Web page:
Last year a student approached me and said that he had a concern. His concern was that none of his classmates seem to know about what is happening in the world, no one followed current events. He asked if we could start a club to talk about current events.
His request intersected with a misgiving I'd been having about the frequency with which I had direct contact with my students in a teaching and learning context. I spend a good deal of time with our kids in the hallways and in the cafeterias but I do not often enough engage with them as a teacher. As a principal, it’s important to me that kids see me as a learner and as a teacher. With this in mind, along with the district curriculum associate for social studies, we started a student-led current events forum at our school.
The forum meets once a month and a dedicated group of kids faithfully attend to talk about topics in the news that grab their attention. A core group of passionate and socially active students plan the meetings, publicize them, creates fliers, and identify articles and videos for the group to examine. It is a terrific example of student voice in action.
Recently Long Island experienced a heavy, snowy blizzard so we had a snow day. Everybody loves snow days! After a huge breakfast of pancakes and bacon (a snow day tradition at our house) I decided we would have a digital version of the current events forum.
At 11am I e-mailed parents and posted the forum on our learning management system. The forum was scheduled for 1pm. We are a Google Apps for Education (GAFE) school so I set up a Google Classroom for the discussion to take place. My original intention was to host the entire session on Google Classroom but I thought it would be more engaging if there was a video component. Formerly, I would have employed Google On Air (GOA) for this purpose, but I’m finding the new iteration of it, YouTube Live, confusing. You have to download an encoder, and, did I mention there was a blizzard outside and I was getting anxious already with all the shovelling ahead of me later that day. So for the video component, we used Appear.in which is super-easy, allows screen sharing, and requires NO downloading if you’re on a laptop or Chromebook.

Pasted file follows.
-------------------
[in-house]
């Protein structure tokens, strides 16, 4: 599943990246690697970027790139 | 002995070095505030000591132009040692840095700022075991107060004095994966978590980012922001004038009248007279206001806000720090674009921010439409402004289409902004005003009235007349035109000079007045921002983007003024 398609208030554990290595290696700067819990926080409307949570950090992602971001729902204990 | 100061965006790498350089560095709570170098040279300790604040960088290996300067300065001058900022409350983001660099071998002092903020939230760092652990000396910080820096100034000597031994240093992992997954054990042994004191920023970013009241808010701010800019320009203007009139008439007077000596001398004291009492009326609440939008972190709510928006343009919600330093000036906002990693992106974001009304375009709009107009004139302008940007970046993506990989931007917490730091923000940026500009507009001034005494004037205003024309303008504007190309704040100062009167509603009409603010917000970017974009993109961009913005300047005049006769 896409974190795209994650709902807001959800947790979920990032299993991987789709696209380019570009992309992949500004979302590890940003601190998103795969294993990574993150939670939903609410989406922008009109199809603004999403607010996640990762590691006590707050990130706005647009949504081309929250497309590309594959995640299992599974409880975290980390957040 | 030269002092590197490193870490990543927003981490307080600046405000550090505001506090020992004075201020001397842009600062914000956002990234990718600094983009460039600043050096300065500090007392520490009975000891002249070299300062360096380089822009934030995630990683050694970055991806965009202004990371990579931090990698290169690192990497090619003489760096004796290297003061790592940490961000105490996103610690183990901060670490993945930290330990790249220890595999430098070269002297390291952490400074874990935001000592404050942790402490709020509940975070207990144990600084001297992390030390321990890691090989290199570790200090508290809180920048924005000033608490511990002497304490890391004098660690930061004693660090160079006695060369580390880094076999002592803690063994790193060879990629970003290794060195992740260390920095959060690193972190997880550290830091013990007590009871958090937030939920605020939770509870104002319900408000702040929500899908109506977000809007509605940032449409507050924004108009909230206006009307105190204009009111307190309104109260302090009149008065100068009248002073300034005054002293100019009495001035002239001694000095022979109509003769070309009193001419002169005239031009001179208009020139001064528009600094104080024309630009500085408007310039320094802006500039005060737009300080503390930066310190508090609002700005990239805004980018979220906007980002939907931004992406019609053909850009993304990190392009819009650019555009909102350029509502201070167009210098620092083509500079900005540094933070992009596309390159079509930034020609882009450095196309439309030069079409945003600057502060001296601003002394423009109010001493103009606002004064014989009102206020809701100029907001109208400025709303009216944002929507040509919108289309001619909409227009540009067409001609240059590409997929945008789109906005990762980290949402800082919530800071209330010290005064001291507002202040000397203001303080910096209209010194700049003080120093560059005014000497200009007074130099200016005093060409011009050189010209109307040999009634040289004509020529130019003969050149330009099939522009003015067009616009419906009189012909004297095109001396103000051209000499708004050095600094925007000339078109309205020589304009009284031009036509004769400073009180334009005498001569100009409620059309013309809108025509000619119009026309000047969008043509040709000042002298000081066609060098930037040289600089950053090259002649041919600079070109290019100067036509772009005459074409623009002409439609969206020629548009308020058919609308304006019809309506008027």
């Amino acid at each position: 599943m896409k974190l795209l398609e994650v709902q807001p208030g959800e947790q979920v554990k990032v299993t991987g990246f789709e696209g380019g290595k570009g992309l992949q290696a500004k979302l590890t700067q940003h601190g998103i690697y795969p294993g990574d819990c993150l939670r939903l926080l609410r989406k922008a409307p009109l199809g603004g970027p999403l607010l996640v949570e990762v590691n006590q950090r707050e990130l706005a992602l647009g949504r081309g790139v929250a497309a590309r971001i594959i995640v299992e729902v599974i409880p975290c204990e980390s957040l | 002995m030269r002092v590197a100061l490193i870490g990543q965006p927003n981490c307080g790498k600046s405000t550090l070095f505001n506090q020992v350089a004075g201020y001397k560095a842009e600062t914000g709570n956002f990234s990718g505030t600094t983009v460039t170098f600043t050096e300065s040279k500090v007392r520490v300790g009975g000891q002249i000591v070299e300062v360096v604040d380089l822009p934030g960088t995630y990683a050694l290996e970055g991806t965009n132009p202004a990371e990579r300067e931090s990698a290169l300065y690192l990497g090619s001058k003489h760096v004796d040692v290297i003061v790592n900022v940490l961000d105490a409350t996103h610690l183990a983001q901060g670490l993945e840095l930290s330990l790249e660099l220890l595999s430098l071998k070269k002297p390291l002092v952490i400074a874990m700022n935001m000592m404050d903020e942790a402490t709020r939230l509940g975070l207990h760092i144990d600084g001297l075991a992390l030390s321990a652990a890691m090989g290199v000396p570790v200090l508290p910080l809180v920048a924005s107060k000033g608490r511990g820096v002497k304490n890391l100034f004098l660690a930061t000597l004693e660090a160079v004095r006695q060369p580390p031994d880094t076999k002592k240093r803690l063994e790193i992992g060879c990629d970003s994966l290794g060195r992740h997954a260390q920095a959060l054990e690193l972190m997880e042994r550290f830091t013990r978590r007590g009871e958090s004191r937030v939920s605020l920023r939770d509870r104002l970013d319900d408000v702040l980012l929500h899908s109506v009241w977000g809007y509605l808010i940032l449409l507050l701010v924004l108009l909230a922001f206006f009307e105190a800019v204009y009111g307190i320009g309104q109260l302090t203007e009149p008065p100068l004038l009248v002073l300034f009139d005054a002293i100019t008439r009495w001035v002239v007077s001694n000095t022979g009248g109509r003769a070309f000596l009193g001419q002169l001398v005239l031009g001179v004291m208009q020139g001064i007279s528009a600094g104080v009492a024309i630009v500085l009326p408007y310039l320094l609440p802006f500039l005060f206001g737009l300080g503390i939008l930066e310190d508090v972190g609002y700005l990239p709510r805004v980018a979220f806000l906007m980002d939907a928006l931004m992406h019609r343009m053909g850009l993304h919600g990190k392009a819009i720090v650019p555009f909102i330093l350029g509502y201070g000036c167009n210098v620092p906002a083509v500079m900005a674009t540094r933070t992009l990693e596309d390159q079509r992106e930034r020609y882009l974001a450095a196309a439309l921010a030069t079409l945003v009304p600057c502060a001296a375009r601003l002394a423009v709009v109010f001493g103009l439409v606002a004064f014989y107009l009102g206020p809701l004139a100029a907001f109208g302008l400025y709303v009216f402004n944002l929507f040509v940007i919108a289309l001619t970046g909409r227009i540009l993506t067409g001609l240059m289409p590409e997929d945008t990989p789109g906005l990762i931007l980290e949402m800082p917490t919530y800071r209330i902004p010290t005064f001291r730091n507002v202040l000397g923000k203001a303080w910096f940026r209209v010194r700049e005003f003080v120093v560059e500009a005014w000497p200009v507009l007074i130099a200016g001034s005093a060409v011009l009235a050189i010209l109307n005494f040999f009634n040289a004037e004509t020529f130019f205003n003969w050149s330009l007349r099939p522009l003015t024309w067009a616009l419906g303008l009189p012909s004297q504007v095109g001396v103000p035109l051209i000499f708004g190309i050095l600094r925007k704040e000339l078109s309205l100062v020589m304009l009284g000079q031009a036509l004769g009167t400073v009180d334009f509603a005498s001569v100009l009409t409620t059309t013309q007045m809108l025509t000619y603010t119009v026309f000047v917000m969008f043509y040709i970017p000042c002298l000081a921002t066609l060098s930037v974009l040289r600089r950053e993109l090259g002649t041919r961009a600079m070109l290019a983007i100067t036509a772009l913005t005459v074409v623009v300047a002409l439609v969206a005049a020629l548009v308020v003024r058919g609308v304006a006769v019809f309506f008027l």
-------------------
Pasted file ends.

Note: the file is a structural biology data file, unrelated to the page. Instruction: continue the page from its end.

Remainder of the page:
At 1pm when the conversation was scheduled to begin, over 70 students had joined the Google Classroom!
Here’s how it worked:
We began by examining a recent article about president Trump's son, “Barron Trump, and how being a White House kid comes with pluses and minuses.” The article explored the ups and downs of being the child of the president of the United States. Kids read the article, it was short, and then weighed in on it. I posed some questions and the kids responded and responded to each other.
The conversation was guided by the following questions:
Would you want to be the son or daughter of the president of the United States?
Should the media be allowed to cover the president’s young children? Write about and photograph them?
A student posted a link to an article about the journalist, Katie Rich, who was dismissed from her job as a writer on Saturday Night Live because of a joke she posted on Twitter about Barron Trump.
Do you think that people should be allowed to make jokes about the president's children?
Do you think that the journalist should have been dismissed?
How important is it that bullies are punished? Do you think it changes their behavior?
If a bully get suspended, does that make the victim of the bullying feel better?
What do you think about suspension? Are there are better ways to change behaviors?